The lectures were all of such a high quality but I really appreciated this opening one. As someone who has done mainly clinical work with very little research, it can feel daunting looking at the research profiles of colleagues. The focus on the early steps and the time taken to develop projects into the finished product we see really helped put things in perspective for me. There was great humour in the delivery and I felt the lecture set a narrative for the rest of the workshop.
Joanna Wardlaw – “Where next for stroke research?”
It’s almost impossible to pick one favourite lecture, with such a varied range of topics. I thoroughly enjoyed the lecture by Prof. Wardlaw, who gave an overview of major breakthroughs in stroke care in the recent past, which turned stroke from one of the least treatable brain disease to one of the most treatable ones. She also pointed out which therapies and interventions did not result in clinical breakthroughs, such as neuroprotection and the translation of drugs from animal models to humans, and why these did not work. Furthermore, she addressed challenges and opportunities for the next few years, mentioning the potential for the use of artificial intelligence and stem cell therapy in stroke patients. She made it clear that chronic and acute cerebrovascular disease should perhaps not be viewed as separate entities, because they are inevitably linked and we should focus on understanding signs and symptoms of vascular dysfunction. Finally, we should keep an open mind for novel ideas that might change the future of stroke care, even though we may not imagine it right now.
Learning about the journey
Through the lectures, we got to know a few personal research journeys. It was reassuring to see how much time, in the beginning, is focused on observational studies (and that getting bald afterwards is beautiful). The praised successes, featured in the big journals and heatedly discussed during conferences, are just a few lines of the story. Imperfections, mistakes, missed opportunities are a huge part of it and now we are equipped with better tools to avoid them (never forget about electronic backup). Additionally, we discussed what academic success really means and importance of research citizenship, and got to know about Kardashian index!
Informal Aspects of the Winter Course
Edinburgh – a perfect setting for an inspirational course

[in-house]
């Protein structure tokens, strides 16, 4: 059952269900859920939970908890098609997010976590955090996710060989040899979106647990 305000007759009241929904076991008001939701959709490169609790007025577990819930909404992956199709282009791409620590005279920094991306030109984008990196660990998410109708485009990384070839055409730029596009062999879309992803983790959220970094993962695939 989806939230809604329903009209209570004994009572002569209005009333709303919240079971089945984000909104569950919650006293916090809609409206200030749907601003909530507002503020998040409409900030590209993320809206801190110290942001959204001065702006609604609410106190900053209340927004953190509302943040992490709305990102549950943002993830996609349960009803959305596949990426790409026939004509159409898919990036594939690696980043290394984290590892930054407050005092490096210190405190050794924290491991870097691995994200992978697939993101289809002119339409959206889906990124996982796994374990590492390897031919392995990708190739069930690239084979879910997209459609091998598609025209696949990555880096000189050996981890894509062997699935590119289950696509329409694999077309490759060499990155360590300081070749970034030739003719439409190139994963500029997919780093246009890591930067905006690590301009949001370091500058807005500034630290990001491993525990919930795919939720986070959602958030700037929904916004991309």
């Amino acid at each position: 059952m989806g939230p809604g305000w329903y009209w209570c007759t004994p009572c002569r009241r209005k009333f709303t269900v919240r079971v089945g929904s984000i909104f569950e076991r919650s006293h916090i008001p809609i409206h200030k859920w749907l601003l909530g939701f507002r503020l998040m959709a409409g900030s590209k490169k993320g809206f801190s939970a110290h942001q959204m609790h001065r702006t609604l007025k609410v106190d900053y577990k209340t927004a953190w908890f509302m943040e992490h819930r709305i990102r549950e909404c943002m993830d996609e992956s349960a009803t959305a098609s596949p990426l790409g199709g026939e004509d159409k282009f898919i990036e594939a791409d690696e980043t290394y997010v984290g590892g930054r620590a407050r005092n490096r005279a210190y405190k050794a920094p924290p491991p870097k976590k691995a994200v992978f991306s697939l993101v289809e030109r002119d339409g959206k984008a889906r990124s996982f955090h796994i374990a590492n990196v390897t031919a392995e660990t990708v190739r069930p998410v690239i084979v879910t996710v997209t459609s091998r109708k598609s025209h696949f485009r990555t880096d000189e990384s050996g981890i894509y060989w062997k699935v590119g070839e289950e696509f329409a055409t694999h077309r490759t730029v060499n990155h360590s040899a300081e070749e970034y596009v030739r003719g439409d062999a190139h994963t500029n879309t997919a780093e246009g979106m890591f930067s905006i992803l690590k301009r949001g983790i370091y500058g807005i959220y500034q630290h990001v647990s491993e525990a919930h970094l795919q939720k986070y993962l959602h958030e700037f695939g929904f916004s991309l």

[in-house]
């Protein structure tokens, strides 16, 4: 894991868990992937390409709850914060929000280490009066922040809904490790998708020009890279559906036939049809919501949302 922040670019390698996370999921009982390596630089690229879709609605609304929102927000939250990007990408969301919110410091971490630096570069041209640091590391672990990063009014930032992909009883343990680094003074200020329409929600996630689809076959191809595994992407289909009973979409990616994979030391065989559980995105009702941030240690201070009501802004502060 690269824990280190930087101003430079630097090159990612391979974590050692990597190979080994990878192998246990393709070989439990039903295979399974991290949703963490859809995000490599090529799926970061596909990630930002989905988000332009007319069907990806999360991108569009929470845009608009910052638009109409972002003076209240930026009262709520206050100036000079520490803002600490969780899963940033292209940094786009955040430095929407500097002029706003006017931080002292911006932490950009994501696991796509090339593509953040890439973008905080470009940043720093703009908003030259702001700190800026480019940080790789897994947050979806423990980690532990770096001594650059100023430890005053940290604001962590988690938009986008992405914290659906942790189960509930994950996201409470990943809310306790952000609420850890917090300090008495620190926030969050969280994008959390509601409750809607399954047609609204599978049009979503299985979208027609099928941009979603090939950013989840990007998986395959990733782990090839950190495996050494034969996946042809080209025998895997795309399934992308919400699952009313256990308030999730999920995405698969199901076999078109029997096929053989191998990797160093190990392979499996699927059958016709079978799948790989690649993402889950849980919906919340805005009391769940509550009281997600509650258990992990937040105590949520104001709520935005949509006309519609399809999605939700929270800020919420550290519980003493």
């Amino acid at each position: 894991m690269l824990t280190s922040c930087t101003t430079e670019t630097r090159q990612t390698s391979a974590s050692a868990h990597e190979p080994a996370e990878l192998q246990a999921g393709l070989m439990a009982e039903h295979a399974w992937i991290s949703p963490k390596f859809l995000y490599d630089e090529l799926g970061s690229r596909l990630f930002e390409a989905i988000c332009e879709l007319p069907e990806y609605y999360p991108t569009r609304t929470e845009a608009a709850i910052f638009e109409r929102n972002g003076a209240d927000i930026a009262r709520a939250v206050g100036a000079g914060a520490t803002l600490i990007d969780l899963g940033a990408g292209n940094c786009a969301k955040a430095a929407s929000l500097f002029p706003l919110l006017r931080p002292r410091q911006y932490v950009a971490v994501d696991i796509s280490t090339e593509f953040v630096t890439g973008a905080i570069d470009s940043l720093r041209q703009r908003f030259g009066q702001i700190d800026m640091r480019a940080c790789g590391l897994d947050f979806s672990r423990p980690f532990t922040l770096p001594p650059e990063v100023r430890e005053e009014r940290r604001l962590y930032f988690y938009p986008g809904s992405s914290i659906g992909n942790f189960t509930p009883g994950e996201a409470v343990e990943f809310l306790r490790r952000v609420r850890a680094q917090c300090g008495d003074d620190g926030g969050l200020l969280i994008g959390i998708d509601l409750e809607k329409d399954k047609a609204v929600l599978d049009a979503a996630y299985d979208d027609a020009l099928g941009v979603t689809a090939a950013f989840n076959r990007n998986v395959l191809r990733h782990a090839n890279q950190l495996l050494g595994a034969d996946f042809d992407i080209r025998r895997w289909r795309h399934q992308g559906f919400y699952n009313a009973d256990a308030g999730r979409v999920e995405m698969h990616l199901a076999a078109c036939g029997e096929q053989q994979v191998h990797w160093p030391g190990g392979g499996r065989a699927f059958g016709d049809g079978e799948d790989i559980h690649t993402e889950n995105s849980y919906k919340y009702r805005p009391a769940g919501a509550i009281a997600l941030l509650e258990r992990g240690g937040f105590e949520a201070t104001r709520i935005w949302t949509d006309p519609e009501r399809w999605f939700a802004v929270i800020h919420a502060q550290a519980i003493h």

Edinburgh is a fantastic city. It has green parks and hills, which provide great viewpoints on clear days, interesting museums, nice restaurants, shops and pubs, and a lively and warm atmosphere despite the sometimes chilly weather. I was lucky to spend the weekend prior to the course exploring this lovely city. The course itself and our accommodation were set on Edinburgh First campus. From inside St. Leonard’s Hall, where the lectures and discussion sessions took place, we looked out on Arthur’s Seat. It was a beautiful room with lots of light, where the course participants sat at a long table to encourage active participation and discussions.
Throughout the course there is a huge effort made to create engagement between the participants and lecturers. I particularly enjoyed the coffee breaks, lunch breaks, and the delicious breakfasts. These opportunities facilitated the sharing of ideas, stories as well as the opportunity to learn about where others live and work. Creating a positive culture is so important at these events and this was perfectly facilitated in these moments, aided by our engaging and passionate hosts Dr. Else Sandset and Dr. Fergus Doubal.
Finally, the Fun
But life does not end at work. This course gave us the opportunity to meet other people with similar interests from all over Europe and a few from beyond. We had the opportunity to share different interests and great amounts of laughter over Scottish cooking, Pizza and a few drinks. A practice that will hopefully continue over conferences to come.